One of our Alabama Divorce Questions readers asks a couple of good questions about the standards for calculating entreprenueral income for figuring child support. I did my best to answer the questions.
One of the most often-invoked strategies of enterprenuers is to argue that their income is the salary they pay themselves. Rule 32 of the Alabama Rules of Judicial Administration makes it clear that this is not what’s relevant. The standard is gross receipts minus ordinary and necessary business expenses, plus any depreciation or amortization.
The Alabama Court of Civil Appeals says the burden of proving that a child support arrearage exists is on the recipient. In the case of C.M. v. B.S.L., Case No. 2030938 (Ala. Civ. App. January 14, 2005), the court acknowledged that the burden of proving that a credit AGAINST child support is on the payor.
It’s important to note that in this case there was not a court-ordered child support award. Instead, the court was interpreting the effect of a handwritten agreement signed by the parties on the inside cover of a receipt book.
The appeals court affirmed the lower court’s imposing a two-year statute of limitations on the arrearage pursuant to Ala. Code $ 26-17-8. This drastically limited the recipient’s recovery.
The lesson is clear for child support recipients. Do not rely on extra-judicial agreements about child support. Enforcing them is materially more difficult. Instead insist on a court order for child support. Once there is a court order in effect, each monthly payment is a judgment, and the statute of limitations for each monthly payment becomes 20 years from its due date.
The Alabama Court of Civil Appeals says ending alimony after divorce takes more than showing that the wife/recipient lives in a house owned by a member of the opposite sex. In McNatt v. McNatt, No. 2030638 (Ala. Civ. App. January 14, 2005), the court reversed the finding of a trial court that the wife had been cohabitating with a member of the opposite sex.
The appeals court said, “To evaluate the permanency of a relationship to determine whether a former spouse is cohabiting with a member of the opposite sex, this court has considered whether the former spouse is sharing a dwelling with a member of the opposite sex; whether the former spouse has ceased to date other members of the opposite sex; payment of the former spouse’s creditors by a member of the opposite sex; and the purchase of clothes for the former spouse by a member of the opposite sex.”
In the McNatt case, the appeals court noted that the evidence showed only that the wife/recipient lived in an apartment owned by her employer and that there was no evidence of any sexual relationship between her and the employer. The wife/recipient testified that she paid rent on the apartment and denied any romantic or sexual relationship.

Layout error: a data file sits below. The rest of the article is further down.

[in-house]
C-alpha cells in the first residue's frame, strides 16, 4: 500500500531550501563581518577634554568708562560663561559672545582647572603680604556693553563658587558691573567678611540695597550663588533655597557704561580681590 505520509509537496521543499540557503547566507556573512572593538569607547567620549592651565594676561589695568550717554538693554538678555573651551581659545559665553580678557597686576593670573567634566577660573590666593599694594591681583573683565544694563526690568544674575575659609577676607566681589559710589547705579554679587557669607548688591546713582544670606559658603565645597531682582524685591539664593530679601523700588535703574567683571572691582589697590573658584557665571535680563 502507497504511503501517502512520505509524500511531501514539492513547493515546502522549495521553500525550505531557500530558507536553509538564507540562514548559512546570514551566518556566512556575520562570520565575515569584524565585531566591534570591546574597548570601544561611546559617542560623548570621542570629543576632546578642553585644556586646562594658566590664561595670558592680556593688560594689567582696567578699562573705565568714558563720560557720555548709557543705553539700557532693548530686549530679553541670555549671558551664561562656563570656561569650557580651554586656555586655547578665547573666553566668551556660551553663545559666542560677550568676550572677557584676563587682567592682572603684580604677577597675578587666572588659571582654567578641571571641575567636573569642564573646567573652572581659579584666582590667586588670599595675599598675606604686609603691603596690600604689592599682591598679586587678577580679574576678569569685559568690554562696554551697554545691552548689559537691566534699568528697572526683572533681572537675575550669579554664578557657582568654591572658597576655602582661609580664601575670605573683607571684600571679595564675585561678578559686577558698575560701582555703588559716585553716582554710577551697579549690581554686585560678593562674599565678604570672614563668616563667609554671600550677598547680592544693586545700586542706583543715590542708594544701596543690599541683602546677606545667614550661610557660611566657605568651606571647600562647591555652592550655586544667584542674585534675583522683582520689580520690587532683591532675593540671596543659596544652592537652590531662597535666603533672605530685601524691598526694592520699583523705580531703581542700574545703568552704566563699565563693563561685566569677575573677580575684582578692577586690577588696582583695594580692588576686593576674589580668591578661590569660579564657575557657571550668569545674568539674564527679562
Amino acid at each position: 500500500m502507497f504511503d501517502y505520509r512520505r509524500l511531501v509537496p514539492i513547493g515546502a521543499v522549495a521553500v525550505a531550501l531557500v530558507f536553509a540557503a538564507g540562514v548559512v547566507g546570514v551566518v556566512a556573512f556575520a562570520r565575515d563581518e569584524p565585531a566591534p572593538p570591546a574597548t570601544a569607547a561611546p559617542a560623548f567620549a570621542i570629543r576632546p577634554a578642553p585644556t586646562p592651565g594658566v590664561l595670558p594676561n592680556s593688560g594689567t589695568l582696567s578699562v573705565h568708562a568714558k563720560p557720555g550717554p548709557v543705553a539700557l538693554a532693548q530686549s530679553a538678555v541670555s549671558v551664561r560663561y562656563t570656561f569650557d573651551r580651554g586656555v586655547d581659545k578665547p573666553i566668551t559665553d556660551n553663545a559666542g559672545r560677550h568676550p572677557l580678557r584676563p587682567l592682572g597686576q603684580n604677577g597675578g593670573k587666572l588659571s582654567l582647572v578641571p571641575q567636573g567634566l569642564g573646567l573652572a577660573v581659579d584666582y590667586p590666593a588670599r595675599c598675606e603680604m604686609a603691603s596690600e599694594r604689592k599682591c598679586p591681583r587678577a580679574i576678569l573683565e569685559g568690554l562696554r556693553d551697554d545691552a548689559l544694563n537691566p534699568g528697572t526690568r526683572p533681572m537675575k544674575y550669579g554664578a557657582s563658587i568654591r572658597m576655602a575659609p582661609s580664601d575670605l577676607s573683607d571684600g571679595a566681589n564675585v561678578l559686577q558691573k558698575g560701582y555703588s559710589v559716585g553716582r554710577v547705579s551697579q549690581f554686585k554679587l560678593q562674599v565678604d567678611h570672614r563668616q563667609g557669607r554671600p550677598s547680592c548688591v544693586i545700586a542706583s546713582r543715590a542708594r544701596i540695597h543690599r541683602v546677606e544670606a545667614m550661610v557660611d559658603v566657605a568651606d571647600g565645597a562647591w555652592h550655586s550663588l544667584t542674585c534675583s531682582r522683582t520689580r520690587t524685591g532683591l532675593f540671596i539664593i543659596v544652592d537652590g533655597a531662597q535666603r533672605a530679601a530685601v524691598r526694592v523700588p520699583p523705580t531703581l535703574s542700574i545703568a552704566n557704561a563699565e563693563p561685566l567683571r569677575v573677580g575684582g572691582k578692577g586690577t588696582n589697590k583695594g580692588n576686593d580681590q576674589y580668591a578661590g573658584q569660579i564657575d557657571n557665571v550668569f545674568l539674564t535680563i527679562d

One of our readers on Alabama Divorce Questions asked about equal time parenting. Alabama is unlike many other states in that there is an informal presumption AGAINST equal time parenting, not in favor of it.
You can read her questions and my answers if you want to.
One of our readers on Alabama Divorce Questions expressed her frustration that the interest she is receiving from the other parent on delilnquent child support is taxable. “Could this be true?” she asks. Absolutely. As I told her in my post, however, that’s no reason not to go ahead and accept the interest. I’ll take taxable income any day, and so should you.
It’s an abuse of discretion for the court to count the cost of health insurance for both parents when it calculates child support using the Alabama child support guidelines. This from the Alabama Court of Civil Appeals in Volovecky v. Hoffman, No. 2030291 (Ala.Civ.App. 12/30/2004). The divorce decree had required the father to provide health insurance, and he had complied. In a modification case, however, the court included the cost of health insurance for both the father and the mother. The appeals court reversed, instructing the trial court to recompute child support based on the cost of health insurance provided by the father.
The Alabama Court of Civil Appeals ruled in December that it’s not appropriate to reduce income by alimony when figuring child support. The father had argued in the case of Spears v. Spears (Ala. Civ. App. 2004) that his income for child support purposes should be reduced by the alimony he was required to pay to his ex-wife. The court said that Rule 32 is clear: it’s “pre-existing” alimony, not alimony from this case.